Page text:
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A movie directed by Barry Levinson

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The Natural ~ not a strike out

  • Nov 28, 2000
Pros: .

Cons: ...

Robert Redford, Robert Duvall, Glenn Close, Kim Basinger, Wilford Brimley, Barbara Hershey, Richard Farnsworth, Joe Don Baker, Danny Aiello, Robert Posky, Darren McGavin, ‘Super' Joe Charboneau and ta-da Sibby Sisti

A fairly slow but enjoyable movie giving Redford a shot at bat. (Didn't I hear somewhere he played pro ball or college ball?). As a youngster he gains his shot at the Cubs but on the way runs into a fiesty little lady, Hershey, who puts him out of business with the help of her derringer.

Redford holds onto his ideal of becoming a pro ball player and we eventually find him on the Knights, in New York. When at bat he lays into the ball, knocking the cover off of it and gaining the look of team owner, Prosky. Seems Prosky is pulling a little scam in the betting circles, so he hooks Redford up with Basinger, who causes him to lose interest in the game and fall into a batters slump.

Ex-girlfriend, Close, steps up to the plate and gets him back into the game. With his eyes on the stars, he nails a slammer that creates fireworks with the lighting system and the game and the story move on.

While I enjoy Redford, I find a good deal of his movies to be slow and mellow. Perhaps a reflection on the man he is? While in the ball park (War Memorial Stadium) this movie slams home but out of the locker room it pretty much strikes out. Redford is born for baseball-he looks the part, the acts the part-he could be the Natural.

Hershey slides into the movie, gets her error and then steals home. She has always been one of those behind the scene actresses that adds to a movie but never over powers it. Basinger catches a few plays but remains in the dugout for most of the innings. She's never really the leader of the team, mostly playing second string.

Close, however, steals the whole show with her take charge attitude, calling all the players out and promptly taking over and changing the entire line up. Brimley is the team owner who conducts himself in his usual erudite attitude.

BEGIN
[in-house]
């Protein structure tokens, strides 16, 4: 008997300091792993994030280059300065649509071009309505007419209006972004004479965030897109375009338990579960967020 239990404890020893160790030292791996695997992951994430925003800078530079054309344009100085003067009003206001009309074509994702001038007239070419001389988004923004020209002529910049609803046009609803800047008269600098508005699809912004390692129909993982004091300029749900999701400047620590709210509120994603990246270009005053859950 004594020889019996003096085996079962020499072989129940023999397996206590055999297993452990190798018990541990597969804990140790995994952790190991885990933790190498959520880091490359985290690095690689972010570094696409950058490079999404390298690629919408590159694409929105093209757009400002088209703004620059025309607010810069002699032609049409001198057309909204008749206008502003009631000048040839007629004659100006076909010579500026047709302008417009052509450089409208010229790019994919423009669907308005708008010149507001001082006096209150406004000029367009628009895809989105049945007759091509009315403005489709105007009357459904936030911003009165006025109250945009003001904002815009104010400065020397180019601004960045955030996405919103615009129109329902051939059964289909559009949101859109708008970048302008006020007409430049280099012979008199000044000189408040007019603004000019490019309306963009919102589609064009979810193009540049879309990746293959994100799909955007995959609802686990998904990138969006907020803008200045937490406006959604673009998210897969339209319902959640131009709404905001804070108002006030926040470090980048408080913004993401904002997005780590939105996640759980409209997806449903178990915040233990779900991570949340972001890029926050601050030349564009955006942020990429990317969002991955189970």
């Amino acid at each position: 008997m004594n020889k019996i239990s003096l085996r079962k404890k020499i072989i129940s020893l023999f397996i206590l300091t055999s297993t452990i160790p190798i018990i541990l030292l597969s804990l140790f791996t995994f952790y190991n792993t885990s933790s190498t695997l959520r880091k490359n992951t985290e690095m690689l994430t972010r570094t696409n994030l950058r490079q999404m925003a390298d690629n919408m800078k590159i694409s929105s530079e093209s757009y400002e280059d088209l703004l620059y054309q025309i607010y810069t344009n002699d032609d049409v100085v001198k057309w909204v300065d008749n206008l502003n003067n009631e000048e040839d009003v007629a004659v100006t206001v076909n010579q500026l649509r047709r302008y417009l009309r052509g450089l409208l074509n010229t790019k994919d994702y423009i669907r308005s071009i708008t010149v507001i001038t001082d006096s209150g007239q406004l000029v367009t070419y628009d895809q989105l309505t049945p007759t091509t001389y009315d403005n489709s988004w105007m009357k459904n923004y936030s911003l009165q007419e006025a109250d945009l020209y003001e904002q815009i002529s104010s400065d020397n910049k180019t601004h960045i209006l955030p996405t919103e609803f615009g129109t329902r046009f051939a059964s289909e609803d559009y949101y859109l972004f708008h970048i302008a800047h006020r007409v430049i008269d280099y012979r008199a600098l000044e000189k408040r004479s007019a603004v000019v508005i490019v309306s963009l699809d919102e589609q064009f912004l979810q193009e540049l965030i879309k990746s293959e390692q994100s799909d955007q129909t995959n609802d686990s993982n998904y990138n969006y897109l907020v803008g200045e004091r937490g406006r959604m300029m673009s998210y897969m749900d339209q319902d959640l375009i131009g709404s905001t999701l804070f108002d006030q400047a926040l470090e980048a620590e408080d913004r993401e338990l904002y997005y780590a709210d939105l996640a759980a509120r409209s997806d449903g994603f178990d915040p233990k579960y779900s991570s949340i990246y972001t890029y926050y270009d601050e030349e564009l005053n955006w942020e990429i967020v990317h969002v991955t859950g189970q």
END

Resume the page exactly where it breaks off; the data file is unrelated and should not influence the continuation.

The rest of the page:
Director: Barry Levinson; Music Composer: Randy Newman; Writers: Roger Towne and Phil Dusenberry. Nominated for four Academy Awards


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Susi Dawson ()
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About this movie


Farm boy Roy Hobbs (Robert Redford) is the best baseball player anyone has ever seen. His bat, handmade from the wood of a tree felled by lightning following the death of his father, is magic in his hands. But before his career can start, the mysterious Harriet Bird (Barbara Hershey) inexplicably shoots him, sidelining him for more than a decade. Fifteen years later, Hobbs returns to play for the New York Knights, whose coach, Pop Fisher (Wilfred Brimley), begrudgingly accepts the aging rookie as a member of the team. Pop is as surprised as the rest of the team when Hobbs knocks the ball out of the park time and again and can still play a mean outfield as well. However, when the politics of the business side of the game get in the way, Hobbs has to make some life-changing decisions. Meanwhile, he becomes involved with Memo Paris (Kim Basinger), a sultry siren with her own agenda. Glenn Close plays Iris, the hometown girl whom Hobbs left behind but never forgot. Director Barry Levinson (DINER, RAIN MAN) m...
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Cast: Glenn Close
Director: Barry Levinson
Release Date: 1984
MPAA Rating: PG
DVD Release Date: Sony Pictures Home Entertainment (April 03, 2007)
Runtime: 2hr 24min
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